While PBRs are cheap, this route was out of the turn and can make your skiing and let them
your idea and it’s up to you to show bland. Use the schmear only as much as drift downhill. Seamus the peak bagger” with owner Terry Cunningham.
your friend a smooth line. Now is the you need it.
perfect time for a handy move I call the One of the things I love about this
“schmear.” It’s a way to take the edge drifter-turn is that it allows for careful,
off steep terrain, allowing you to ski it tactical skiing without traversing or
directly, yet conservatively.
The schmear, also called the “slarve”
— sliding carve — was made popular
“shopping” for turns. It allows you to
keep moving down the hill while still
keeping your options open. It’s also
by Shane McConkey when rockered handy for flat light, iffy snow, or very
skis first emerged. While a normal turn narrow spots. Stay balanced as you

makes an arc in a continuous C-shape, Better yet, the slarve can be seen in scope your next turn.
a slarve adds a downhill drift at the end just about every high-end ski video that You have lots of options
of the turn. While you’re drifting, you are crosses your Facebook feed. You did see from this position.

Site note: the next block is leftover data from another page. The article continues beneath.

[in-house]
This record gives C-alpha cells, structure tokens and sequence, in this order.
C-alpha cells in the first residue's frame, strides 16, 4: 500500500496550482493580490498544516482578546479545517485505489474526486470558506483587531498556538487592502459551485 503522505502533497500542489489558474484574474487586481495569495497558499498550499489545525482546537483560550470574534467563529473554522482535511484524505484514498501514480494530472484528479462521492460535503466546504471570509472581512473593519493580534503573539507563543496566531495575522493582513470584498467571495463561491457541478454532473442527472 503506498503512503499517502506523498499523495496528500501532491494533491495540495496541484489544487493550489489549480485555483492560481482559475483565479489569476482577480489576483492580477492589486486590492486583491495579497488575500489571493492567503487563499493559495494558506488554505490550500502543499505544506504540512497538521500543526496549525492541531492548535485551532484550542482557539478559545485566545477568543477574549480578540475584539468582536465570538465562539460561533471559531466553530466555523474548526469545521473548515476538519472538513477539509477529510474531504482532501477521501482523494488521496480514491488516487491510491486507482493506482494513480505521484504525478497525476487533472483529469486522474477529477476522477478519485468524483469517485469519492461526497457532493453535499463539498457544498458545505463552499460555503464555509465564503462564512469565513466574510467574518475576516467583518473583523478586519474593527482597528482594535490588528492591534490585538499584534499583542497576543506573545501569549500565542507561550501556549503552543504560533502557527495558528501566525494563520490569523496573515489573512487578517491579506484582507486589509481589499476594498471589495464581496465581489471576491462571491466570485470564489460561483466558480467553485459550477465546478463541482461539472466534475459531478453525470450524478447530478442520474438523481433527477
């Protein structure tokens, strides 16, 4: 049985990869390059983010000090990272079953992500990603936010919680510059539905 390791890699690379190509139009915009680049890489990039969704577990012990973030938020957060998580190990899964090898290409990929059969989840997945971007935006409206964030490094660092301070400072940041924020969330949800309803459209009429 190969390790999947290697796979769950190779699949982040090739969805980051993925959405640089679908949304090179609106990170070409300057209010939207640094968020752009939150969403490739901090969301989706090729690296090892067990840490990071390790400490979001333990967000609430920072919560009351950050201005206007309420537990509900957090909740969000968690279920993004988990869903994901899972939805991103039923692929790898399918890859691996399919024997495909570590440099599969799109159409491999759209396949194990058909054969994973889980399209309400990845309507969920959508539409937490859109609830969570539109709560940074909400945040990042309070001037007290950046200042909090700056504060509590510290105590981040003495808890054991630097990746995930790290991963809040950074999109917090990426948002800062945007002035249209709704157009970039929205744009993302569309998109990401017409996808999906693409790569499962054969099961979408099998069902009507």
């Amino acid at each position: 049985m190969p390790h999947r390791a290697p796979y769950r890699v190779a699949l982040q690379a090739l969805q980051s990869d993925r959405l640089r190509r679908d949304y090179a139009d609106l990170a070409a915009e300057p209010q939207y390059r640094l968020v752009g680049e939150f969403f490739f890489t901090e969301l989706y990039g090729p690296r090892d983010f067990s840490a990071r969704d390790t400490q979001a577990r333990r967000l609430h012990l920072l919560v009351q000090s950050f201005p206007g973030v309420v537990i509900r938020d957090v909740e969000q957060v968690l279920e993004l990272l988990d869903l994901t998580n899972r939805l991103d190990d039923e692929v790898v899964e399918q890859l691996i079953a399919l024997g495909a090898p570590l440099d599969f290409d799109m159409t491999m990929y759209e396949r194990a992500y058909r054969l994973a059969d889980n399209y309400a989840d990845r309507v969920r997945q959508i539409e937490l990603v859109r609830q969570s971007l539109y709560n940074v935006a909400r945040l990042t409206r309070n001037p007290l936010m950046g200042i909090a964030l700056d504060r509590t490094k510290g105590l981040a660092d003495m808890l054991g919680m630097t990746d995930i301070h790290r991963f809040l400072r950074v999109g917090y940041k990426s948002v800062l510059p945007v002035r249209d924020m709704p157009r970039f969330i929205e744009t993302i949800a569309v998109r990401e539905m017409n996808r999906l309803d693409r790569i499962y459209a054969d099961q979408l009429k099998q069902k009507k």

also checking your speed, getting over the one with Angel Collinson slaying
your feet, and buying yourself some Alaskan spines, didn’t you? She tosses


time to scout rocks and other nasties in her skis sideways at key moments to
your path. It’s a highly adaptable move, adjust her line, avoid sluff, or position
with many uses in steep, off-groomed herself right where she needs to be. This
skiing. Thus it’s become one of my most
frequently taught tactics.
move can be used in a calm, rational
manner, or as a full-tilt, hard charging
Drift only as long as you
need to, then move into
Here’s how you set it up. tactic. Watch from the Schlasman’s lift your next turn.
■ Enter the turn as you typically do: and you’ll likely see schmears of various
plant your pole, imagine how awesome shapes and sizes. Take the cue from your
you look, and let your ski tips seek the fellow skiers and add this skill to your
fall line.
■ By the bottom of the turn get your
repertoire. That way you can toast a
day of clean, fun runs instead of feeling
skis a little more across the fall line than bad about all your new core shots and
they would be in a normal turn. a friend who will no longer follow you
■ Flatten your skis to get them to anywhere. ◆
slide. This a key point. If your skis are
digging into the snow with a high edge
angle, they’ll grip rather than slide. When
Karin Kirk is a ski instructor and Ridge
Guide at Bridger Bowl. She definitely does
Got a question or a burning pet peeve
related to skiing? Send it along to Miss
Mountain Manners at: karin@kirkframe-
Celebrating 20 Years in Business!
they grip, they’ll go across the hill, which not buy beer for companions who hit
isn’t particularly helpful. You want to go
down the fall line, not across it. This is es-
rocks; that’s their problem. Karin can be
reached at and it may be featured in the
next issue of Carve.
Call today to schedule your free initial screening 406-453-1613 or 1-800-541-2417
Mark F. Ozog M.D. | 1417 9th Street South #100 | Great Falls, MT 59405